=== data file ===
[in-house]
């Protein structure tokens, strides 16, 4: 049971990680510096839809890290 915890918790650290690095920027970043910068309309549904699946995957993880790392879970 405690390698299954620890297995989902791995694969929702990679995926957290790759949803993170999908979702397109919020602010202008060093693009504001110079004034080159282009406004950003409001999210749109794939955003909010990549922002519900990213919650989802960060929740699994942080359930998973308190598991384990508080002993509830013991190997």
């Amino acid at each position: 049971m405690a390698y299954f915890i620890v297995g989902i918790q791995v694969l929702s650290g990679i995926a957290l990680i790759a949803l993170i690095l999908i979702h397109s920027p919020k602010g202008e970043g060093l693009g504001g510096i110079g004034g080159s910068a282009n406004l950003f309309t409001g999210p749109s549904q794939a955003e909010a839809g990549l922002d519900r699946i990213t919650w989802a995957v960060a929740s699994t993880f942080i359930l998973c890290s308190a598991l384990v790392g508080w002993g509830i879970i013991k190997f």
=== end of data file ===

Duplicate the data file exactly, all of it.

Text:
[in-house]
């Protein structure tokens, strides 16, 4: 049971990680510096839809890290 915890918790650290690095920027970043910068309309549904699946995957993880790392879970 405690390698299954620890297995989902791995694969929702990679995926957290790759949803993170999908979702397109919020602010202008060093693009504001110079004034080159282009406004950003409001999210749109794939955003909010990549922002519900990213919650989802960060929740699994942080359930998973308190598991384990508080002993509830013991190997």
């Amino acid at each position: 049971m405690a390698y299954f915890i620890v297995g989902i918790q791995v694969l929702s650290g990679i995926a957290l990680i790759a949803l993170i690095l999908i979702h397109s920027p919020k602010g202008e970043g060093l693009g504001g510096i110079g004034g080159s910068a282009n406004l950003f309309t409001g999210p749109s549904q794939a955003e909010a839809g990549l922002d519900r699946i990213t919650w989802a995957v960060a929740s699994t993880f942080i359930l998973c890290s308190a598991l384990v790392g508080w002993g509830i879970i013991k190997f």